National Minimum Wage

Minimum Wage is defined as the lowest wage payable to most employees as fixed by law or union agreement.
There are three different rates of Minimum Wage:
Adults’ rate for workers aged 22 and over
Development rate for those aged between 18 and 21
Young people’s rate for those older than school leaving age and younger than 18; you’re under school leaving age until the end of summer term of the school year in which you turn 16.
Almost everyone who works in the UK is legally entitled to be paid the National Minimum Wage.
However, you are not entitled to receive the minimum wage if you are in one of the following categories: a worker under school leaving age, genuinely self-employed,company director, prisoner, share fisherman, apprentice, an au pair,in the armed services or a voluntary worker.
Every year National Minimum Wage rates are being reviewed and if any changes take place they come in force from 1st of October. From 1st October 2008, National Minimum Wage increased from £5.52 to £5.73 an hour for adult workers.
The statutory hourly rate for 18 to 22-year-olds has also risen from £4.60 to £4.77, and for 16 and 17-year-olds has lifted from £3.40 to £3.53. Also the accommodation offset rate increased from £4.30(per day) to £4.46(per day).
It is worth mentioning the agricultural workers as different rates apply to them.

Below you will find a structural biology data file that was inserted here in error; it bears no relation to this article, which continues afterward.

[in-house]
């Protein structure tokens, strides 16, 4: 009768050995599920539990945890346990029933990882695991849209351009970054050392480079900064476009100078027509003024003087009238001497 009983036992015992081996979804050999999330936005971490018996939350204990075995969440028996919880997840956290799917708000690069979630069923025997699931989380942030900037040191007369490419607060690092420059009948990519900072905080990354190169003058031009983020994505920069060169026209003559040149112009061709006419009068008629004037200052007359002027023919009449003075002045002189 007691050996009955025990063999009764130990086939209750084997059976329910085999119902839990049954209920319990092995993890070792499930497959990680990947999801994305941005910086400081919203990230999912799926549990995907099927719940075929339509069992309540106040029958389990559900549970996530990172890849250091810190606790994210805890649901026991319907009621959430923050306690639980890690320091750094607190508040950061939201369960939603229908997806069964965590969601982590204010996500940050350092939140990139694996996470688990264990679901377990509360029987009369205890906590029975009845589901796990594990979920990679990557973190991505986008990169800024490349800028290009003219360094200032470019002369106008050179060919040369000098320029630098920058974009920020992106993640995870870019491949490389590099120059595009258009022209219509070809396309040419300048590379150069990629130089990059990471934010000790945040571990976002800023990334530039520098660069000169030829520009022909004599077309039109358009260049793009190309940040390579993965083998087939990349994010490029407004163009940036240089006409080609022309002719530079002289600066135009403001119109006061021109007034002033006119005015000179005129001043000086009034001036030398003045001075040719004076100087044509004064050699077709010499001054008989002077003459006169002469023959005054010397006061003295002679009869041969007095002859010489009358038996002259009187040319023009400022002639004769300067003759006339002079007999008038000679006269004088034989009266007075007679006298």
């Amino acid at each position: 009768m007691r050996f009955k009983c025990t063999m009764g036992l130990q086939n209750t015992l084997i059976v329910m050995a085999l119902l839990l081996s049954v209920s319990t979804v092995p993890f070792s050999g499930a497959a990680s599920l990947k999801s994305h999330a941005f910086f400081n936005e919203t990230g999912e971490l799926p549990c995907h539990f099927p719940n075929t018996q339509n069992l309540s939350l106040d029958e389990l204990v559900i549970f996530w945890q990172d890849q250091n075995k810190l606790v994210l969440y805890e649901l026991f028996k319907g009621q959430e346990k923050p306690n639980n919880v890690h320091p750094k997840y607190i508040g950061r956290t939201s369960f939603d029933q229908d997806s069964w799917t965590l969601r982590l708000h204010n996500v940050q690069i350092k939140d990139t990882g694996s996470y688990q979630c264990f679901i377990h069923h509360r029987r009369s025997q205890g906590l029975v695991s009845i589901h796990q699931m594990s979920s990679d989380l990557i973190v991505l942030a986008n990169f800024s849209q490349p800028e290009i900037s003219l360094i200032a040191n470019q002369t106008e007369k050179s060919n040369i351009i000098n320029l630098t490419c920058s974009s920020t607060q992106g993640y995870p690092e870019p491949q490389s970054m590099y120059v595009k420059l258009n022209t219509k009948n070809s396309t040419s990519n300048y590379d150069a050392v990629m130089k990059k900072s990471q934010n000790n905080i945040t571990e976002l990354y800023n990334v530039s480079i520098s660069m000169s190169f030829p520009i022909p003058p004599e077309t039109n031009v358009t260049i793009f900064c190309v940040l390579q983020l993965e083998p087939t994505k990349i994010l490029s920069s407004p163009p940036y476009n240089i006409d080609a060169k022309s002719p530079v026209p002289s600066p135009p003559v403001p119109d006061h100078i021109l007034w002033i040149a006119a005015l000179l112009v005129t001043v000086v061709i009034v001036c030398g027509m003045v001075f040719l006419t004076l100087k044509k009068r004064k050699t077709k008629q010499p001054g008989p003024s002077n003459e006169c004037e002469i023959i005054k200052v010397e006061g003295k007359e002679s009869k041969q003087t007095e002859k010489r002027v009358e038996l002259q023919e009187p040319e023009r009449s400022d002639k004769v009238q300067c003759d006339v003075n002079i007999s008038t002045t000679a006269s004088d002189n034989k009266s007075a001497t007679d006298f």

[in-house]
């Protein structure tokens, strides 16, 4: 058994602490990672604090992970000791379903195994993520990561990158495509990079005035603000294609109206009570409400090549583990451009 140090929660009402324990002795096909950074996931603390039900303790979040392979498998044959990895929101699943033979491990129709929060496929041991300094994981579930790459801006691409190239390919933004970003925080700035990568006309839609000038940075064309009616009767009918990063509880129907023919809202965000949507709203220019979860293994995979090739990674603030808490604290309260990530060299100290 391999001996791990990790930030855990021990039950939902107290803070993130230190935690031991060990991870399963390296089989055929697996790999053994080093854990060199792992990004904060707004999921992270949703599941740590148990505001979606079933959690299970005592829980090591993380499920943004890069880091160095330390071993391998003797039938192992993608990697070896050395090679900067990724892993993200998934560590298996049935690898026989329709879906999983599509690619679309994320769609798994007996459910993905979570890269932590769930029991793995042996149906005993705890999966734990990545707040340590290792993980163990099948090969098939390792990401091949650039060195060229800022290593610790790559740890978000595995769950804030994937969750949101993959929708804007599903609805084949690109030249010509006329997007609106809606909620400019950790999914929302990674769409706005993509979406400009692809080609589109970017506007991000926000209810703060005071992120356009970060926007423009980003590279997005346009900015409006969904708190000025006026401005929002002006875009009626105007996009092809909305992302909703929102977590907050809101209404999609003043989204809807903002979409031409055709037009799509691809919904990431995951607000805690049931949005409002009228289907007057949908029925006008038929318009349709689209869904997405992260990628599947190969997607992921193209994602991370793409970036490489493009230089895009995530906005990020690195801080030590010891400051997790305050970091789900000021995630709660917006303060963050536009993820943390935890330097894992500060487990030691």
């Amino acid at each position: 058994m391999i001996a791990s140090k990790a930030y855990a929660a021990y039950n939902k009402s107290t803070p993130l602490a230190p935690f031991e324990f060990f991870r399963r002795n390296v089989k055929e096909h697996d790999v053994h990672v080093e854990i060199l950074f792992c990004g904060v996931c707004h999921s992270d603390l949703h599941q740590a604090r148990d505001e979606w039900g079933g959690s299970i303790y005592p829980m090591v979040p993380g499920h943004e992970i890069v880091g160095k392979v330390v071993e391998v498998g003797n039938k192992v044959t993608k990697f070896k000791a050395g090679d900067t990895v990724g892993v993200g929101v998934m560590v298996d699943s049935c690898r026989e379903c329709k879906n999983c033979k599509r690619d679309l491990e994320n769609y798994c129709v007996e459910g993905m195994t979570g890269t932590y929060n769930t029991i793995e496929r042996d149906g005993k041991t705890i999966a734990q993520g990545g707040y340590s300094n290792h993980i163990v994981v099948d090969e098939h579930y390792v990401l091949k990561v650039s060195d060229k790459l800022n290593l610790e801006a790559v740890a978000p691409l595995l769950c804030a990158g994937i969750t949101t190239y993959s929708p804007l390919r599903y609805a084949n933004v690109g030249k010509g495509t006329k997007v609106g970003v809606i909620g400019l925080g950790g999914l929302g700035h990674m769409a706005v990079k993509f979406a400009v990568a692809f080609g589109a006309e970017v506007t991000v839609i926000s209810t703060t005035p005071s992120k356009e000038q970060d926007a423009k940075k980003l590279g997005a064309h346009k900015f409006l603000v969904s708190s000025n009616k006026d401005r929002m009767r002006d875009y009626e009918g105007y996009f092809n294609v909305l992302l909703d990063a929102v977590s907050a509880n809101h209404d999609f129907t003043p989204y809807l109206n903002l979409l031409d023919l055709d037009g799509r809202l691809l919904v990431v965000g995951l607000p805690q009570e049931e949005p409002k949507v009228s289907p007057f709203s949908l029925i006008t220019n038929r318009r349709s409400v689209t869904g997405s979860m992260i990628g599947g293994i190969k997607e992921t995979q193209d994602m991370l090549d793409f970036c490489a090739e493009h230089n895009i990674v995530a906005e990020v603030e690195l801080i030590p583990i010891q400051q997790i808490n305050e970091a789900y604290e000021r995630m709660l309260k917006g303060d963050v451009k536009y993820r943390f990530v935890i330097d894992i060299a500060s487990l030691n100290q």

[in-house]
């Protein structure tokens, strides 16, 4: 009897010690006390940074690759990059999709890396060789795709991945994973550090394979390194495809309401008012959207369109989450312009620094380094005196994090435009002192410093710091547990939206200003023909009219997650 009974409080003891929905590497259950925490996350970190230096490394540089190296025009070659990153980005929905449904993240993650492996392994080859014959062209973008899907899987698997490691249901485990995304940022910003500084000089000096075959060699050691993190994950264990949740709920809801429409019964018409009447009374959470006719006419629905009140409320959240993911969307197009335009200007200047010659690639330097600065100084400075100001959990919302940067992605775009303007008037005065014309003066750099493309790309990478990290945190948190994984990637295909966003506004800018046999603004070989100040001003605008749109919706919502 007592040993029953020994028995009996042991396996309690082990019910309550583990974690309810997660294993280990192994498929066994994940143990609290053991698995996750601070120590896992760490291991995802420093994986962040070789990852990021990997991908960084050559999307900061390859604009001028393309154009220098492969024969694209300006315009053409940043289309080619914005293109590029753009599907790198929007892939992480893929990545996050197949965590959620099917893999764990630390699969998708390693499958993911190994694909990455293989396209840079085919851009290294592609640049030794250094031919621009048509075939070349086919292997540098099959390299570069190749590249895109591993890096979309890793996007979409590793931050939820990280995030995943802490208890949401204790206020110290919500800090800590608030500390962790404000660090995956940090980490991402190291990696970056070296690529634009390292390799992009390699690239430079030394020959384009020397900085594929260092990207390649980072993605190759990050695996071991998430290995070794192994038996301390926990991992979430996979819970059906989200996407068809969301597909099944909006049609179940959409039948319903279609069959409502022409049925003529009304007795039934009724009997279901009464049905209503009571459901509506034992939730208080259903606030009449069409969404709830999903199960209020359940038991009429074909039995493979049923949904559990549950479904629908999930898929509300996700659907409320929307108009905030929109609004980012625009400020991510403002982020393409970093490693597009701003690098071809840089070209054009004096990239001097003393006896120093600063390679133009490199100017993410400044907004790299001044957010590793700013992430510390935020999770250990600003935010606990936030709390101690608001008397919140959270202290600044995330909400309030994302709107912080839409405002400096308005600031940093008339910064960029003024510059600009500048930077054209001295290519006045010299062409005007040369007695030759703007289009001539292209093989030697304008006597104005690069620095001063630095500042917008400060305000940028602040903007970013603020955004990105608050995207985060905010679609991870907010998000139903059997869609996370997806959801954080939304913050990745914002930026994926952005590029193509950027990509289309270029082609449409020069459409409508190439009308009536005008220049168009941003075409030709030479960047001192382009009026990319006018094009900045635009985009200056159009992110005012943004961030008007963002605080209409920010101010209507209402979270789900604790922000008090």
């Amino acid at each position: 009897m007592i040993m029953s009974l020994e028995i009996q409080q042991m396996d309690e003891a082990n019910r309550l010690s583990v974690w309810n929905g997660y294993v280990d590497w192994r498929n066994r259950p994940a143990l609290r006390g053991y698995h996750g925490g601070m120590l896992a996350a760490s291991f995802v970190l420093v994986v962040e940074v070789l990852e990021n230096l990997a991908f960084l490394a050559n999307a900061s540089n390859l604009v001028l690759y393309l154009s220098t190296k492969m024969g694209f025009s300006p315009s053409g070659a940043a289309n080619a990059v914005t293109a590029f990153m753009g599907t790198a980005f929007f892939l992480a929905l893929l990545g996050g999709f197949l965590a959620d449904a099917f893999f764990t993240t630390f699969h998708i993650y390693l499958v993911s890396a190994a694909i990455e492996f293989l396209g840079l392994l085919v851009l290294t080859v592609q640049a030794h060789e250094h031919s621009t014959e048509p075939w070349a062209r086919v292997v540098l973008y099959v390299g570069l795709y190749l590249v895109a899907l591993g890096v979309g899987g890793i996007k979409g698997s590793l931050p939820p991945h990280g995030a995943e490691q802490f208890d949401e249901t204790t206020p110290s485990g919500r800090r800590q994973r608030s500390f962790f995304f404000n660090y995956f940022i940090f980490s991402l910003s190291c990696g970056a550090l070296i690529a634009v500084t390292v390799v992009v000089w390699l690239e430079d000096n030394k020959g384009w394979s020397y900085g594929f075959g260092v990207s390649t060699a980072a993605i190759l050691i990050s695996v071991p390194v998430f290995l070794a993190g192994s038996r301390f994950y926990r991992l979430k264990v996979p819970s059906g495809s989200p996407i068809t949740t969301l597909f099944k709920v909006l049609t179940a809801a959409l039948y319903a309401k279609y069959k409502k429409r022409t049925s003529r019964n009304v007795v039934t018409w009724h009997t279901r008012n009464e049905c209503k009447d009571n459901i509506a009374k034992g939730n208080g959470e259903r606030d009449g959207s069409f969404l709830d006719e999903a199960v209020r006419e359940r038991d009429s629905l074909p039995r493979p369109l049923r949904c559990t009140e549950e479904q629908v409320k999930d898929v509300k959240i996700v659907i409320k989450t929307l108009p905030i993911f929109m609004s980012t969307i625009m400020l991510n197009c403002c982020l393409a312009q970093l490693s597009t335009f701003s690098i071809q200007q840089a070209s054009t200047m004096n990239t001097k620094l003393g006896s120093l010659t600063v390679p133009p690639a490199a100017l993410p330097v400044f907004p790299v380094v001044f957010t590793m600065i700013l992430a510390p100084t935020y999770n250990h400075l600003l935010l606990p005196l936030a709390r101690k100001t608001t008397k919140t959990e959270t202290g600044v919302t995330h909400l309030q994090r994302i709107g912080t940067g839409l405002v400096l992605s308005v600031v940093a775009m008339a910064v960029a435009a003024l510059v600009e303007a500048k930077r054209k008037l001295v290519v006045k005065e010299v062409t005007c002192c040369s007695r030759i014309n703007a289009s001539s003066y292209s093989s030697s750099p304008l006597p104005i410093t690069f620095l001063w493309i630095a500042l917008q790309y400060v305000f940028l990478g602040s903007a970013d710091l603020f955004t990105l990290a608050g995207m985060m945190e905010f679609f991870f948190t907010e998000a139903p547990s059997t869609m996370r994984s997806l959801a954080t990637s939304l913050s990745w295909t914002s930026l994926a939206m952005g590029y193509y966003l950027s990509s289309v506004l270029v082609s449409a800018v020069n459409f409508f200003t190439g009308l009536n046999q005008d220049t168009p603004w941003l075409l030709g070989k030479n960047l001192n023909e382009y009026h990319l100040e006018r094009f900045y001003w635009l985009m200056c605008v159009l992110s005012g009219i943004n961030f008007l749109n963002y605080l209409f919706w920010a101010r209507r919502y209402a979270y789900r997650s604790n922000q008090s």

Also Piece workers (known as Output workers) are paid by the number of items they produce or tasks they perform rather than the number of hours they work. Piece workers must be paid at least the minimum wage for every hour they work or a fair piece rate for each piece produced or task performed.
Commission workers are paid entirely or partly on the basis of sales made. These ‘commission workers’ must be paid at least the national minimum wage.
Trainees and staff on probation are entitled to be paid at least the national minimum wage.
Very important to know is that the government is planning to introduce new regulations in April that will impose a £5,000 automatic fine on any employer failing to pay the minimum rate.
Serious cases could lead to a prosecution in a Crown Court where there is no limit to the fine that could be set.
If you suspect your employer is paying you less than the Minimum Wage than Taxfile‘s tax accountants in South London and Exeter recommend you downloading this form in order to make a complaint to the HMRC.